bobby1933 (bobby1933) wrote,

Motion In Maya

I have loved the Bhagavad Gita (in the English translations i have read) but rankled at the advice Krishna (Brahman) gives to Prince Arjuna
Brahman reveals to Arjuna humanity's profound and everlasting ignorance of the true nature of the real.  Material existence as we know it is an illusion and a delusion.  It is not real, never was, never will be.  The War that Prince Arjuna and his people are preparing to fight to the death is part of that illusion.  In spite of this Arjuna is urged to go into battle.  No, not just urged. but told that the  logical thing for Arjuna to do in the face of  his knowledge of his ignorance is to fulfill his social role as "warrior."

Well, i suppose that God's advice does have a certain logic to it.  Years later, a Buddhist will say: " Before enlightenmen, a tree is just a tree and a mountain is not a mountain.  During enlightenment a tree is no longer a tree nor a mountain.  After enlightenment, a tree is a tree again, and a mountain.  I have supposed that this saying means that that the tree and the mountain do not change but enlightenment provides a different, clearer perspective through which to view them.  Similarly. a war. percieved by  the enlightened, is still a war, but percieved differenty.

Sociologist James Aho once did a study of perceptions of war and waging of war by societies of different traditions.  Hindu, Buddhist  and Catholic wars were compared with Protestant, Semitic, and secular wars.  He concluded that Protestant, etc. wars were more destructive because Protestants, etc. regarded war as work, whereas Hindus, etc. regard war as "play."  Rather than use the term play, i would suggest that if war is a part of "reality" then it is a serious thing and activity taken seriously  is more likely to be seen as work.  If war is, rather, part of the "delusion," then it does not matter as much, victory is  the same as defeat, both are ephemeral, delusionary.  The slayer cannot slay, nor can the slain be slain for what is real (the soul) can never not be, and the unreal (the body) never was.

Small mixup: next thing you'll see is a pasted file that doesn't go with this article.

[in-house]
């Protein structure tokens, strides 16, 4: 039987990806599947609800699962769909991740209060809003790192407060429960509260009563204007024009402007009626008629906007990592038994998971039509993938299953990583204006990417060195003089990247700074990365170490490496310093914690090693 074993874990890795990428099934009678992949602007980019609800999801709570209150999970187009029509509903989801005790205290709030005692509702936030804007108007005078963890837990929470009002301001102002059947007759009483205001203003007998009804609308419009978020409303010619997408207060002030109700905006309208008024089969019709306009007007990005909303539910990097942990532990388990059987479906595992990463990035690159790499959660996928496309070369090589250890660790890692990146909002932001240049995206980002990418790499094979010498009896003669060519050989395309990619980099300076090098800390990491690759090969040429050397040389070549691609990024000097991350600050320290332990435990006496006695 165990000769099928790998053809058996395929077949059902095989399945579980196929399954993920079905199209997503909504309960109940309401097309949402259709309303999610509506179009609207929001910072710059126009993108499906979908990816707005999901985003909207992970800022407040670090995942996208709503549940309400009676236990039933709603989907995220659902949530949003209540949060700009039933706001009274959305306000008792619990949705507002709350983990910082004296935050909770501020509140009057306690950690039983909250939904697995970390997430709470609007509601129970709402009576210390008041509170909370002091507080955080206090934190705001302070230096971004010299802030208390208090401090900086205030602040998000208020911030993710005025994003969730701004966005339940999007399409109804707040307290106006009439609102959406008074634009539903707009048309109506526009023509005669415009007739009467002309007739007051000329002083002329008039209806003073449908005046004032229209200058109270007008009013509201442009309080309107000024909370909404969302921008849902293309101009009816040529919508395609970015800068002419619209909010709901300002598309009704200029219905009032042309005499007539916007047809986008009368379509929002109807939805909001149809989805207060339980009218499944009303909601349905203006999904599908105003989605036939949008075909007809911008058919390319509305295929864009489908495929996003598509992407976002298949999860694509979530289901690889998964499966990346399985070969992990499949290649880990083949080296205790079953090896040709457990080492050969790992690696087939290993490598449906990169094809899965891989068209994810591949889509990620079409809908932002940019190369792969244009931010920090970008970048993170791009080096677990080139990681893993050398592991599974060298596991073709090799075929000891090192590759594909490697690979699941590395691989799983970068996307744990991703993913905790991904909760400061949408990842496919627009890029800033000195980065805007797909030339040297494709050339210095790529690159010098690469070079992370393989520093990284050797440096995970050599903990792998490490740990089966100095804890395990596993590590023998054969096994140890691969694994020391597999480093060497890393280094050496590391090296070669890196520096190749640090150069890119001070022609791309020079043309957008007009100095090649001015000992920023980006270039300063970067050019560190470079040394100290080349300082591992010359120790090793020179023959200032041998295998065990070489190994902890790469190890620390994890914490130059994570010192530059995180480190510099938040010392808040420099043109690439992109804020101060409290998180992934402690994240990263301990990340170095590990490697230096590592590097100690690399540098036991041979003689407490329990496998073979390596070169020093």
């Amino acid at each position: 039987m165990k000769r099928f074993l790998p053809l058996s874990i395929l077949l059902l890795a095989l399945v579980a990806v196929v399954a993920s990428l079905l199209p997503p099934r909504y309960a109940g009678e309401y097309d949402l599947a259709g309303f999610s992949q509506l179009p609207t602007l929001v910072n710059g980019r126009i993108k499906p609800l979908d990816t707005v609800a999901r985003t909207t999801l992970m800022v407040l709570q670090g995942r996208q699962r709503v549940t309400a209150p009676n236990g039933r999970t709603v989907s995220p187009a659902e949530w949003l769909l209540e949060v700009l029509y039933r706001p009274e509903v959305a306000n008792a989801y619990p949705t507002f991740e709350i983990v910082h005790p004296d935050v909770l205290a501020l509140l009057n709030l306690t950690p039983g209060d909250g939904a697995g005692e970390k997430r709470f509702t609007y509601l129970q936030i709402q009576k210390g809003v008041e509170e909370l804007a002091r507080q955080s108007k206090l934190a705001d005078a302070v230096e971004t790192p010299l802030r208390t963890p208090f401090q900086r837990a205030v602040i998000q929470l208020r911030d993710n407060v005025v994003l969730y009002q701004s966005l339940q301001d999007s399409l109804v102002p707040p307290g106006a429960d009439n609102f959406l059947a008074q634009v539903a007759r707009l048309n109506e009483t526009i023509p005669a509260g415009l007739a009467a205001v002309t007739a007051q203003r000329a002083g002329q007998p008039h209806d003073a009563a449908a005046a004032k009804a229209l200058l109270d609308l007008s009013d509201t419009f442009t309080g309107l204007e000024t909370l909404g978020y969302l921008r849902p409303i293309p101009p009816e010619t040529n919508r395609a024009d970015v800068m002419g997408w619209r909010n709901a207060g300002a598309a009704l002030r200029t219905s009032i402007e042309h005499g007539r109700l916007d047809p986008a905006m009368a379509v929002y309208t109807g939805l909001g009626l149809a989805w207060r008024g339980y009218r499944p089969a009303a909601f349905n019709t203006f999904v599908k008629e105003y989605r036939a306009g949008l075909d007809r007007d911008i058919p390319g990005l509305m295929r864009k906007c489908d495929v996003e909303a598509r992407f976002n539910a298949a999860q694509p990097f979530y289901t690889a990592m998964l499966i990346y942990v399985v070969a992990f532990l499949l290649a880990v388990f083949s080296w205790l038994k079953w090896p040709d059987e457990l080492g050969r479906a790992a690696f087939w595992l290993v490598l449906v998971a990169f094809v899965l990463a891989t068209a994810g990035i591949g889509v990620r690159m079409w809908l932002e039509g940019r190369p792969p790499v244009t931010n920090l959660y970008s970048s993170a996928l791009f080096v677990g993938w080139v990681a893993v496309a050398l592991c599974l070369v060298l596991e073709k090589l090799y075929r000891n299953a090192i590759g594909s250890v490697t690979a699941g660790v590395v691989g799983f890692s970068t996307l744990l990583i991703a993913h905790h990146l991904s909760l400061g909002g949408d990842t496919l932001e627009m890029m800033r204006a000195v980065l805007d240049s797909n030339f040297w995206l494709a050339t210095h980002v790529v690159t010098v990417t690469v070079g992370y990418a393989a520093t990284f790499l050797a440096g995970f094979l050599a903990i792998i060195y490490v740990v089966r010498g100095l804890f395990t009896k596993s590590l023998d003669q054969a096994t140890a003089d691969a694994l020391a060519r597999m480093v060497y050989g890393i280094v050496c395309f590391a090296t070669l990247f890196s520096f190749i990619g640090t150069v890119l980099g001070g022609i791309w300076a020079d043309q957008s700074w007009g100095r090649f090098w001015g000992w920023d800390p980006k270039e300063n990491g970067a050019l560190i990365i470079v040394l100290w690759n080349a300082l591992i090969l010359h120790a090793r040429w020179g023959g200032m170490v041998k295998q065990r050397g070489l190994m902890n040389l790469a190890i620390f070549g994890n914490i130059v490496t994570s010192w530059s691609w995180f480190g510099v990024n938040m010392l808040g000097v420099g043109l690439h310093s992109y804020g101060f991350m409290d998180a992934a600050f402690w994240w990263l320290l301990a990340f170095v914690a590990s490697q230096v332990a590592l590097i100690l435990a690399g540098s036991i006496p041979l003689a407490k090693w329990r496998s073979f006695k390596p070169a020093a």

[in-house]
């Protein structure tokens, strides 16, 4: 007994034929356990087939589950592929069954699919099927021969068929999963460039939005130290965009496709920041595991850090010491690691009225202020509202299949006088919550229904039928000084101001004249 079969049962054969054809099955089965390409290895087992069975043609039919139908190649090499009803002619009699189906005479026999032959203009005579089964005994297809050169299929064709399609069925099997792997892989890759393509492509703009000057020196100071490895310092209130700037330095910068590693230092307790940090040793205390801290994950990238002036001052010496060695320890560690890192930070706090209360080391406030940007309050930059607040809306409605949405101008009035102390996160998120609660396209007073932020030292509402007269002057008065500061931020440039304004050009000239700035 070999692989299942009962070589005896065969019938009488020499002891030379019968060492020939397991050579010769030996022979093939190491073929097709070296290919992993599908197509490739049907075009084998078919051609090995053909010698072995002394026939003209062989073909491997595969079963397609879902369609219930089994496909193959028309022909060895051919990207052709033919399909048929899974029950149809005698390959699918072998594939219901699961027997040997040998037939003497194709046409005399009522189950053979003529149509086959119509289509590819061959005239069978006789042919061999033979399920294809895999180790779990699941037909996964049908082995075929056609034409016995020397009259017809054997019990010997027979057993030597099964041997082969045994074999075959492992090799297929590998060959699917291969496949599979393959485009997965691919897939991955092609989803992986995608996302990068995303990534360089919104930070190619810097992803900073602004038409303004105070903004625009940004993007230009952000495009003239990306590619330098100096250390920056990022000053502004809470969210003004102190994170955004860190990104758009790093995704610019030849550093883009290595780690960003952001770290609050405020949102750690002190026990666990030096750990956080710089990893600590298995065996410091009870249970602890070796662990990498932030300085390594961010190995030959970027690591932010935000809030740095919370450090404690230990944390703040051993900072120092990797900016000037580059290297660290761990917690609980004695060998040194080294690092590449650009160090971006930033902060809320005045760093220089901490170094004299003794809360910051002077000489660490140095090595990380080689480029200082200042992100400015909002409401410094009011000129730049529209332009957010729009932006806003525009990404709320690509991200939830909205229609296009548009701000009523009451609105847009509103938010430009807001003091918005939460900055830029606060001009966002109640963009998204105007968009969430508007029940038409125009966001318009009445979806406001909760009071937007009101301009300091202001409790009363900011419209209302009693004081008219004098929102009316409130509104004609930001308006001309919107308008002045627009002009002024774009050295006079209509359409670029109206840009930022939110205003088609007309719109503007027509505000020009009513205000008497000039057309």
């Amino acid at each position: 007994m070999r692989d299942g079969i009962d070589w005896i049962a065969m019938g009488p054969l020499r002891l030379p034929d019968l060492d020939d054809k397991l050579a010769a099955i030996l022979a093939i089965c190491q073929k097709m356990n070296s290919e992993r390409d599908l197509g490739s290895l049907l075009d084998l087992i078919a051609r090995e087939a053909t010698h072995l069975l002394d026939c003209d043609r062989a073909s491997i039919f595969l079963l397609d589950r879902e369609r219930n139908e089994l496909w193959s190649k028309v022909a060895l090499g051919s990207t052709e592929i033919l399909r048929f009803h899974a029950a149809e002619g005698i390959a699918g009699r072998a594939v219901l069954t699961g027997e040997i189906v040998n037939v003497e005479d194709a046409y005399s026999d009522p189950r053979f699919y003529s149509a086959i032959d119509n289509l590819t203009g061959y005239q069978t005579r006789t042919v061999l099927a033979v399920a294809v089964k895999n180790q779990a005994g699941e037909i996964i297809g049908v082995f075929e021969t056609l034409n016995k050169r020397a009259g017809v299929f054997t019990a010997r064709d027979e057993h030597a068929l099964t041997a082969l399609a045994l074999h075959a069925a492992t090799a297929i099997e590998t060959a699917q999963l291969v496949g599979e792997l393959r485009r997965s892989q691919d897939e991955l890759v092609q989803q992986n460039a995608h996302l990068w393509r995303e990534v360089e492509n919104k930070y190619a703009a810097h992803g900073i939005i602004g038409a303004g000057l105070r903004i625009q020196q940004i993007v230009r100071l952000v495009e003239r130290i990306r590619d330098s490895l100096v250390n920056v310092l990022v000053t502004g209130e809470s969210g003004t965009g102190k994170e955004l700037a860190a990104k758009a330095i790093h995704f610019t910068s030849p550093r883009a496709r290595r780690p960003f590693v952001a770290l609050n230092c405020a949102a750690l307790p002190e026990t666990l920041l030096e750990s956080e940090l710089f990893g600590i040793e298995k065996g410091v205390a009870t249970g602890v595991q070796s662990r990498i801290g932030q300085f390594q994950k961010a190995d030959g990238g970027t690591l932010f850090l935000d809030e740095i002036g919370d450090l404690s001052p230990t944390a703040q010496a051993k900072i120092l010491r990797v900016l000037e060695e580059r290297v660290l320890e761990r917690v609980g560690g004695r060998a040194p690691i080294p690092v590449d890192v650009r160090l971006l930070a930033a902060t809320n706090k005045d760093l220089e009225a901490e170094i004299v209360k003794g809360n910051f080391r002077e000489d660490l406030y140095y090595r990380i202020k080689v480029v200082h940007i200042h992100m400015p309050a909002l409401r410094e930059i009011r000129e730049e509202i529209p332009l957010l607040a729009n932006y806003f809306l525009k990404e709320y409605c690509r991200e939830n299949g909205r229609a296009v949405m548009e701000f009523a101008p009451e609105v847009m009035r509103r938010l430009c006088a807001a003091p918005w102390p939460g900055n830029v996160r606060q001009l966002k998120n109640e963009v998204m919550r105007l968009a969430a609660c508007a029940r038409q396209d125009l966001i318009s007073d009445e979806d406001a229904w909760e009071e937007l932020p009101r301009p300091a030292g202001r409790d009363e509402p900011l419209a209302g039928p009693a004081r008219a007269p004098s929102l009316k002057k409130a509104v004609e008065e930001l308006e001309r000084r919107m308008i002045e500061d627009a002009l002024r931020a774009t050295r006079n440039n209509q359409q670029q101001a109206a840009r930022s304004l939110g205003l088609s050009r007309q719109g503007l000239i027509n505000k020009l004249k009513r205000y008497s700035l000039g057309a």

But, as a friend said recently, how does this help the Syrian people?   Most of us will continue to live in maya and we will probably "die" in it.  Why unduly distress all these people by killing them and the people they love even if we are not really killing them.  It seems a cruel joke if the enlightened go on pretending that this pretense is reality, the play is not a play and the players not merely players.

It occurred to me that the enlightened are not enlightened in the sense that they can distinguish what is real from what is unreal, their enlightenment, their wisdom, like that of Socrates, consists only in the knowledge that they do not know.  Nancy Wood's fictional Taos shaman (The Man who Gave Thunder to the Earth)
tries to keep one foot in the spiritual world and one in the material and falls into an abyss which is the beginning of his journey.  The author of The Cloud of Unknowing recommends contemplation as the sole employment of the contemplative, he felt that one  must forget the unreal in order to seek the real.

In my current mood is see the world divided into two kinds of people (OMG, I've become one of those people) those who think they know and those who know they don't.  Those who  think they know are very similar; the main distinction is in the content of their alleged knowledge.  They all think they know but they all don't think they know the same things.  Those who know they don't know are of two types:: the scientists and the mysticsj
It is said that some people were both scientists and mystics (Teilhard de Chardin, Einstein) but this seems unlikely since the scientific and the mystical enterprises make such different assumptions.  The scientist assumes that "dark energy" and "dark matter" (Now thought to constitute about 95 percent of the "known" universe will have material manifestations, and although we may be very noisy in  our theoretical speculations we must be practically silent until those manifestations appear.  While the mystic agrees that material reality  is  a manifestation of something dark and mysterious. it is unlikely that that darkness ever can or will manifest itself to living conscious beings such as ourselves.

But knowing or believing  that i live in a delusion, does not leave me free to do anything i want to do.  First of all, there is remarkable agreement among the elders and wise teachers of all times and cultures about what we should do.  Whether the problem is maya or suffering or ego or sin or ignorance or patriarchy or something else, the answer is always mercy, humility and restraint.  These are the "treasures" of Taoism, but they are also the basis  of every ethical  system and particularly of the 8-fold path and the sermon on the mount.

Because the world of delusion is a dualitic world, it is almost impossible for me to think  in non-dual terms about how reality might be some kind of  "seamless" unity.  But among our blind stabbings for an opening in the cloud  of unknowing, there is  surely room for a suggestion that a wisdom derived ethic might be our best chance of a breakthrough to the real.
Tags: aboriginal spirituality, buddhism, cloud of unknowing, contemplation, darkness, detachment, ego, eightfold path, humility, mercy, moderation, mystery, mysticism, nancy wood, non-duality, notes for a wayless journey, perennial philosophy, sermon on the mount, shaman, spiritual practice, taoism, war, wisdom
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